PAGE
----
More than 80 Customs and Excise officers made a nationwide dawn raid in connection with a multi-million-pound computer component VAT missing trader fraud last week.
Twelve men were arrested and later released on bail until February, after business and domestic addresses across the UK were searched in the crackdown, codenamed 'Operation Devout'.
The stolen VAT is alleged to be from the sale of computer chips, and the subsequent purchase and sale of large amounts of gold bullion. In one 25-day period, the fraudsters are believed to have pocketed about £25m.
John Healey MP, Economic Secretary to the Treasury, said in a statement that missing trader fraud costs the UK about £2.5bn a year.
"VAT missing trader fraud is not a victimless crime. It lines the pockets of criminals and robs the honest tax-payer," he said.
"The measures in place to tackle missing trader fraud are in the interests of all legitimate businesses because the fraud distorts competition and forces legitimate traders out of business."
A Customs representative was unable to comment further while the investigation continued.
Tackling missing trader scams has become a priority for Customs. Earlier this year it won a landmark tribunal case against component wholesaler Bond House Systems, an unwitting participant in a case of missing trader fraud.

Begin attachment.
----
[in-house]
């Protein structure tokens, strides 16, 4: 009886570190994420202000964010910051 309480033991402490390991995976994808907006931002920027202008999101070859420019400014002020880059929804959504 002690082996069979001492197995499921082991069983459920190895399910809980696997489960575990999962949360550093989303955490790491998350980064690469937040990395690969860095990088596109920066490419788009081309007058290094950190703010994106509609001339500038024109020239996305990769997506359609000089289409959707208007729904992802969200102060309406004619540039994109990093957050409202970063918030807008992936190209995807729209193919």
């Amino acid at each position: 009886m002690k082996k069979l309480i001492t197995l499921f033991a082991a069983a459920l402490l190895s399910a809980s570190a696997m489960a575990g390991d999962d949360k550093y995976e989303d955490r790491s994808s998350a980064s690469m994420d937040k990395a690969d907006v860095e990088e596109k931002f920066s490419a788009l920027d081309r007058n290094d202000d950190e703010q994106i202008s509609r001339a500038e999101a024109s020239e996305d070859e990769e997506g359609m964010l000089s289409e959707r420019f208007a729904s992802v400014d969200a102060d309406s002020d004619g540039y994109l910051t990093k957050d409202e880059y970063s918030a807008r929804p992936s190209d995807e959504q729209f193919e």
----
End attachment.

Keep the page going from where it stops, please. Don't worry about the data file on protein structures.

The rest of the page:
The firm was made to pay £13m to Customs. The victory demonstrated how businesses that unknowingly become involved in VAT fraud can become liable.
Alan Norton, head of intelligence at Graydon, said channel players should increase vigilance. "Missing trader fraud involves large sums of money," he said.
"Customs can go as high up in the chain as the vendor to recoup its money. I advise firms not only to beware of who they sell to, but of where they buy from. If the goods are unusually cheap, listen to the warning bells."
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